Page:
When a recipe calls for white beans, I'm just as confused as the next person. With rows and rows of beans lining the grocery store shelves, which am I to choose? The cans aren't exactly labeled so simply. And contrary to my prior beliefs, cannellini beans and Great Northern beans have differences. They aren't just popular protein sources that have different names for the same bean. So here's a breakdown of everything you need to know about cannellini beans vs Great Northern beans so you know which one to choose.

How They're Similar

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Jelani Moore

Cannellini beans and Great Northern beans are both white in color and are similar in taste. They're high in soluble fiber, low in fat, and have no cholesterol, making them the perfect addition to any diet. Legumes are basically an underrated gift to this world. From desserts to main dishes, beans are a staple to always have in your cupboard. With that said, yes, cannellini beans and Great Northern beans are interchangeable. 

However, there are some differences to note:

Cannellini Beans vs Great Northern Beans

Cannellini beans can also be labeled as white kidney beans or Italian kidney beans, adding to the confusion. What does remain constant though is the fact that cannellini beans are larger and have a traditional kidney bean shape, perfect for that comforting fall chili. They have a nuttier, earthy flavor. The thicker outside texture also keeps the inside smoother.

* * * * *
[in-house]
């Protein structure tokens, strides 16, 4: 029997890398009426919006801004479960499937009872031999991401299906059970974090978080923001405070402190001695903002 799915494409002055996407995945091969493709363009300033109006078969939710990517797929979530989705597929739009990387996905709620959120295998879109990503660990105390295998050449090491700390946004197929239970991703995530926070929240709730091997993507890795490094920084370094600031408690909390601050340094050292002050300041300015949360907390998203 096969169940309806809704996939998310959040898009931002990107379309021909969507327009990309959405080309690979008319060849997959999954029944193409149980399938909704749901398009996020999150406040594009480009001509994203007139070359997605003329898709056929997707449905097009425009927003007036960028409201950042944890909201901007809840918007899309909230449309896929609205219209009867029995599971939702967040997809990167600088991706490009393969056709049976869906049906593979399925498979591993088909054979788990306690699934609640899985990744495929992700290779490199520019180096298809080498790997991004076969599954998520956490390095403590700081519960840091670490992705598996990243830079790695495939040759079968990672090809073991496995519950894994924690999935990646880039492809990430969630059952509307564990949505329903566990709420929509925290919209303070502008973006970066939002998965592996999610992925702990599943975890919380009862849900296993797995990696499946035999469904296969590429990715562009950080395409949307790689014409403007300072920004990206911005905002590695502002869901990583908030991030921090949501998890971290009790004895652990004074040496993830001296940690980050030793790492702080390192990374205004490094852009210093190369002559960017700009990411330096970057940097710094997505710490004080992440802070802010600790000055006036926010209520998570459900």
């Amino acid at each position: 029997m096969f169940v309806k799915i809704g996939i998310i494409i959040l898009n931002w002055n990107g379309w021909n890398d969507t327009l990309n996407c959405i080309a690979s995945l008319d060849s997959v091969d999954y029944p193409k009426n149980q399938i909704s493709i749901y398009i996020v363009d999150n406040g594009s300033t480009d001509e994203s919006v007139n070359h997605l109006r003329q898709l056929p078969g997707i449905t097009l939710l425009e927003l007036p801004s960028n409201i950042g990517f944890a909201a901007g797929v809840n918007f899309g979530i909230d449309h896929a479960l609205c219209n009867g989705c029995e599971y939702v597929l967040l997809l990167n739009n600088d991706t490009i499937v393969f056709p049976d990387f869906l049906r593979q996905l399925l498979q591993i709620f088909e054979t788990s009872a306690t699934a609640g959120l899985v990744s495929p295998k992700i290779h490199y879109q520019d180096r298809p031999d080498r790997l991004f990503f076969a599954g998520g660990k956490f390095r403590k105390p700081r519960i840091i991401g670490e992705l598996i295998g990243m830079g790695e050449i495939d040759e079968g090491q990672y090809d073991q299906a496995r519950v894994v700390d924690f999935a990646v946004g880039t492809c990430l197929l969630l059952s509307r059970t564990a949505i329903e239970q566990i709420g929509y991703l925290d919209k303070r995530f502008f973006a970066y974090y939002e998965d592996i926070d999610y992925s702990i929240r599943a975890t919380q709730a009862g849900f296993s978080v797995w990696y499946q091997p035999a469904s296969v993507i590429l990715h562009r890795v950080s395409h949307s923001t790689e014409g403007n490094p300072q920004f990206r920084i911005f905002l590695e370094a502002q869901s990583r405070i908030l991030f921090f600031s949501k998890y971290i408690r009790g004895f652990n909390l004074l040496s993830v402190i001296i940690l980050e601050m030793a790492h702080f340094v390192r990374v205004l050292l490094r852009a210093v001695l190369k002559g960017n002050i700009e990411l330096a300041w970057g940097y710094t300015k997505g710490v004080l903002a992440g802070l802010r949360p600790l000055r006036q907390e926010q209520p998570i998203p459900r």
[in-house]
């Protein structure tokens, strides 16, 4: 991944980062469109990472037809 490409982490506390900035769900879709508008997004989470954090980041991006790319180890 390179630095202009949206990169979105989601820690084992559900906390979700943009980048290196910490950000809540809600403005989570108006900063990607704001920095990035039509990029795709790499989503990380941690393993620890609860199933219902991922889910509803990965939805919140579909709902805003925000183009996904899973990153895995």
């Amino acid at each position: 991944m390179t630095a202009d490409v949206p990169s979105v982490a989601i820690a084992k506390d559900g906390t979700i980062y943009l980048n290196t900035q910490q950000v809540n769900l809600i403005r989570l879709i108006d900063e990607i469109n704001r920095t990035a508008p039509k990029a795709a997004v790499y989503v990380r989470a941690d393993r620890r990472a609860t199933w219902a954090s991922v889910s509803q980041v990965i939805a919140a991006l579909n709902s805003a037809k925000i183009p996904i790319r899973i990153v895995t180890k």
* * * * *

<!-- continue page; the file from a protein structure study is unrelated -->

Cannellini are linked to most Italian dishes and are typically paired with fish or chicken. They're the perfect addition to homemade minestrone soup or an added source of protein to a salad. 

Conversely, Great Northern beans are medium-sized and firmer than cannellini. These are also the one's used in most recipes that list white beans as an ingredient. Great Northern beans have a grainier texture but a delicate flavor. Their flesh is less creamy, and takes on the flavor of whatever they're cooked with (similar to tofu). This versatile and mild-flavored bean is perfect for tailgating bean dips, hearty stews, and mixed bean salads. 

Endless Possibilities 

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Shelby Cohron

If you're standing in the grocery store aisle trying to remember which white bean your grandmother's homemade soup called for, choose either cannellini beans or Great Northern beans. Sure, they might work better in certain dishes, but they basically have the same flavor.

If you're trying to perfect the texture in a dish, though, try and get the correct can. The differences aren't huge, but at least you now know all white beans aren't the same. Now if only recipes would be a little clearer: white bean chili, anyone?